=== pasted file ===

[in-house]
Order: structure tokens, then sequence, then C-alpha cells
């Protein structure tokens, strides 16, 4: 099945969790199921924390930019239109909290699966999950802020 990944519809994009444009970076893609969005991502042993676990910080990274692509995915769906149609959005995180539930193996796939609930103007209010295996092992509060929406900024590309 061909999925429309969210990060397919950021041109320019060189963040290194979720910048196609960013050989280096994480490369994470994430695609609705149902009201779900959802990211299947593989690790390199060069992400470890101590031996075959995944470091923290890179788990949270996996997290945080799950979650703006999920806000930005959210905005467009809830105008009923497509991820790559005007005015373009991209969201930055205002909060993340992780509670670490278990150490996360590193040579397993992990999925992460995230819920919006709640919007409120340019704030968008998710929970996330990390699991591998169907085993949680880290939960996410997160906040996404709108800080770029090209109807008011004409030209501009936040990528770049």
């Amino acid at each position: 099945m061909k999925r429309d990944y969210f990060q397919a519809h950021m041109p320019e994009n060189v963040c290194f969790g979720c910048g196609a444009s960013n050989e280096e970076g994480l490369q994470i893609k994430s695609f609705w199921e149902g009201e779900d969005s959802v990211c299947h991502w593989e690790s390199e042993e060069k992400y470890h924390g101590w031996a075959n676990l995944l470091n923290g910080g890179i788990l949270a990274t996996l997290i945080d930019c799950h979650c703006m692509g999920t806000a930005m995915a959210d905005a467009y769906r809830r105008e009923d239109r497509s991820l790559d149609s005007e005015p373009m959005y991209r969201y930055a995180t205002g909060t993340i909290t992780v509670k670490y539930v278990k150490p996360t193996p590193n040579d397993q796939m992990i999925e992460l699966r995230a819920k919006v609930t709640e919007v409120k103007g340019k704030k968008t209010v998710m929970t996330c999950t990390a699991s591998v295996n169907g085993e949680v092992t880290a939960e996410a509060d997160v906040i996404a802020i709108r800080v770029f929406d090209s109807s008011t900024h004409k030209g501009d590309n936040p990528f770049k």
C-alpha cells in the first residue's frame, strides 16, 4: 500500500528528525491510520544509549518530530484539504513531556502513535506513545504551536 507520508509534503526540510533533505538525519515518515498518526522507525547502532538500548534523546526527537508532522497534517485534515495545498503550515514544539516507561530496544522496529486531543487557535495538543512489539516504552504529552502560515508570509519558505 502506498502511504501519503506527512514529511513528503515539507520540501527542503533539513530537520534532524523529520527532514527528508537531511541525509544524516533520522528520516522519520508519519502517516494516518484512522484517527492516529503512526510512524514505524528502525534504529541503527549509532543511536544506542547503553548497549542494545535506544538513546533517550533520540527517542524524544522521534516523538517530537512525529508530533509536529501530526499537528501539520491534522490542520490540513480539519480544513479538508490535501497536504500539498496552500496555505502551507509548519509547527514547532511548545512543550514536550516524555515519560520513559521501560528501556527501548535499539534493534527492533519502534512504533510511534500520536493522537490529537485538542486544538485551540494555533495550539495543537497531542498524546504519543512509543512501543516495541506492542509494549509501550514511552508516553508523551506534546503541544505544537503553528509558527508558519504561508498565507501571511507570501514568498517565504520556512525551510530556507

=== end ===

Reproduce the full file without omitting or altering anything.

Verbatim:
[in-house]
Order: structure tokens, then sequence, then C-alpha cells
């Protein structure tokens, strides 16, 4: 099945969790199921924390930019239109909290699966999950802020 990944519809994009444009970076893609969005991502042993676990910080990274692509995915769906149609959005995180539930193996796939609930103007209010295996092992509060929406900024590309 061909999925429309969210990060397919950021041109320019060189963040290194979720910048196609960013050989280096994480490369994470994430695609609705149902009201779900959802990211299947593989690790390199060069992400470890101590031996075959995944470091923290890179788990949270996996997290945080799950979650703006999920806000930005959210905005467009809830105008009923497509991820790559005007005015373009991209969201930055205002909060993340992780509670670490278990150490996360590193040579397993992990999925992460995230819920919006709640919007409120340019704030968008998710929970996330990390699991591998169907085993949680880290939960996410997160906040996404709108800080770029090209109807008011004409030209501009936040990528770049």
């Amino acid at each position: 099945m061909k999925r429309d990944y969210f990060q397919a519809h950021m041109p320019e994009n060189v963040c290194f969790g979720c910048g196609a444009s960013n050989e280096e970076g994480l490369q994470i893609k994430s695609f609705w199921e149902g009201e779900d969005s959802v990211c299947h991502w593989e690790s390199e042993e060069k992400y470890h924390g101590w031996a075959n676990l995944l470091n923290g910080g890179i788990l949270a990274t996996l997290i945080d930019c799950h979650c703006m692509g999920t806000a930005m995915a959210d905005a467009y769906r809830r105008e009923d239109r497509s991820l790559d149609s005007e005015p373009m959005y991209r969201y930055a995180t205002g909060t993340i909290t992780v509670k670490y539930v278990k150490p996360t193996p590193n040579d397993q796939m992990i999925e992460l699966r995230a819920k919006v609930t709640e919007v409120k103007g340019k704030k968008t209010v998710m929970t996330c999950t990390a699991s591998v295996n169907g085993e949680v092992t880290a939960e996410a509060d997160v906040i996404a802020i709108r800080v770029f929406d090209s109807s008011t900024h004409k030209g501009d590309n936040p990528f770049k």
C-alpha cells in the first residue's frame, strides 16, 4: 500500500528528525491510520544509549518530530484539504513531556502513535506513545504551536 507520508509534503526540510533533505538525519515518515498518526522507525547502532538500548534523546526527537508532522497534517485534515495545498503550515514544539516507561530496544522496529486531543487557535495538543512489539516504552504529552502560515508570509519558505 502506498502511504501519503506527512514529511513528503515539507520540501527542503533539513530537520534532524523529520527532514527528508537531511541525509544524516533520522528520516522519520508519519502517516494516518484512522484517527492516529503512526510512524514505524528502525534504529541503527549509532543511536544506542547503553548497549542494545535506544538513546533517550533520540527517542524524544522521534516523538517530537512525529508530533509536529501530526499537528501539520491534522490542520490540513480539519480544513479538508490535501497536504500539498496552500496555505502551507509548519509547527514547532511548545512543550514536550516524555515519560520513559521501560528501556527501548535499539534493534527492533519502534512504533510511534500520536493522537490529537485538542486544538485551540494555533495550539495543537497531542498524546504519543512509543512501543516495541506492542509494549509501550514511552508516553508523551506534546503541544505544537503553528509558527508558519504561508498565507501571511507570501514568498517565504520556512525551510530556507